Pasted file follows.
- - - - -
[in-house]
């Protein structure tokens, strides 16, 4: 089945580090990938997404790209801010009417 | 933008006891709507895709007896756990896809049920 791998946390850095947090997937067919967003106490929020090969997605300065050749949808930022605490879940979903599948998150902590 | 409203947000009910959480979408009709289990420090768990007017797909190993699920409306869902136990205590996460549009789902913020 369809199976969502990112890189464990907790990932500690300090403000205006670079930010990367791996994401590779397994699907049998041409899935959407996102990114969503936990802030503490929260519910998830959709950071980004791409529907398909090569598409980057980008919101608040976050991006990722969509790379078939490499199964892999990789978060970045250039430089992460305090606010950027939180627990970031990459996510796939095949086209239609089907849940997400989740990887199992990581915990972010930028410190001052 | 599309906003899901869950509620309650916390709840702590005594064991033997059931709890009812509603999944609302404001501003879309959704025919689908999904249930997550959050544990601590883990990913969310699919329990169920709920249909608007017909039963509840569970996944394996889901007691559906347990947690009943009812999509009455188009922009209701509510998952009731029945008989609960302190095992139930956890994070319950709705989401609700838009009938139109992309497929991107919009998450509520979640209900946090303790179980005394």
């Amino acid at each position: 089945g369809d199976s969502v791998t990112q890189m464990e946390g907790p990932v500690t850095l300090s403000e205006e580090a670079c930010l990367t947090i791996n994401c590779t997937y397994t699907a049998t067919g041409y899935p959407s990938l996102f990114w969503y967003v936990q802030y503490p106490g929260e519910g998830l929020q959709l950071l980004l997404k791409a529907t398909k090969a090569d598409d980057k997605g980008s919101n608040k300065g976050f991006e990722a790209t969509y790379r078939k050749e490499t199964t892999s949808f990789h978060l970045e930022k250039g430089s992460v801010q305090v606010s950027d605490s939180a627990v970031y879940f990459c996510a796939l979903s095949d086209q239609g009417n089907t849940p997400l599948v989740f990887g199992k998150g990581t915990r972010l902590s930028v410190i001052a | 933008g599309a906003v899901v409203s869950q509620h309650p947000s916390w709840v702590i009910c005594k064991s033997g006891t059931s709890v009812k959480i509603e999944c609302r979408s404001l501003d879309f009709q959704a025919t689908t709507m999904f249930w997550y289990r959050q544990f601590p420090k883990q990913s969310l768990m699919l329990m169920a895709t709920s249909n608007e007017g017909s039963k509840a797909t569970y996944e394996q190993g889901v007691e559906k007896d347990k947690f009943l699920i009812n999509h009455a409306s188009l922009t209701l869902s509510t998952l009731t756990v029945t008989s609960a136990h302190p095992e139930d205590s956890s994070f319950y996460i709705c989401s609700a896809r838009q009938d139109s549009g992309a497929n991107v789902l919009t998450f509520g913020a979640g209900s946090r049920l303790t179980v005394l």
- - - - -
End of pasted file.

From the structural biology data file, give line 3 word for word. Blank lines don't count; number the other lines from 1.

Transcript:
């Amino acid at each position: 089945g369809d199976s969502v791998t990112q890189m464990e946390g907790p990932v500690t850095l300090s403000e205006e580090a670079c930010l990367t947090i791996n994401c590779t997937y397994t699907a049998t067919g041409y899935p959407s990938l996102f990114w969503y967003v936990q802030y503490p106490g929260e519910g998830l929020q959709l950071l980004l997404k791409a529907t398909k090969a090569d598409d980057k997605g980008s919101n608040k300065g976050f991006e990722a790209t969509y790379r078939k050749e490499t199964t892999s949808f990789h978060l970045e930022k250039g430089s992460v801010q305090v606010s950027d605490s939180a627990v970031y879940f990459c996510a796939l979903s095949d086209q239609g009417n089907t849940p997400l599948v989740f990887g199992k998150g990581t915990r972010l902590s930028v410190i001052a | 933008g599309a906003v899901v409203s869950q509620h309650p947000s916390w709840v702590i009910c005594k064991s033997g006891t059931s709890v009812k959480i509603e999944c609302r979408s404001l501003d879309f009709q959704a025919t689908t709507m999904f249930w997550y289990r959050q544990f601590p420090k883990q990913s969310l768990m699919l329990m169920a895709t709920s249909n608007e007017g017909s039963k509840a797909t569970y996944e394996q190993g889901v007691e559906k007896d347990k947690f009943l699920i009812n999509h009455a409306s188009l922009t209701l869902s509510t998952l009731t756990v029945t008989s609960a136990h302190p095992e139930d205590s956890s994070f319950y996460i709705c989401s609700a896809r838009q009938d139109s549009g992309a497929n991107v789902l919009t998450f509520g913020a979640g209900s946090r049920l303790t179980v005394l």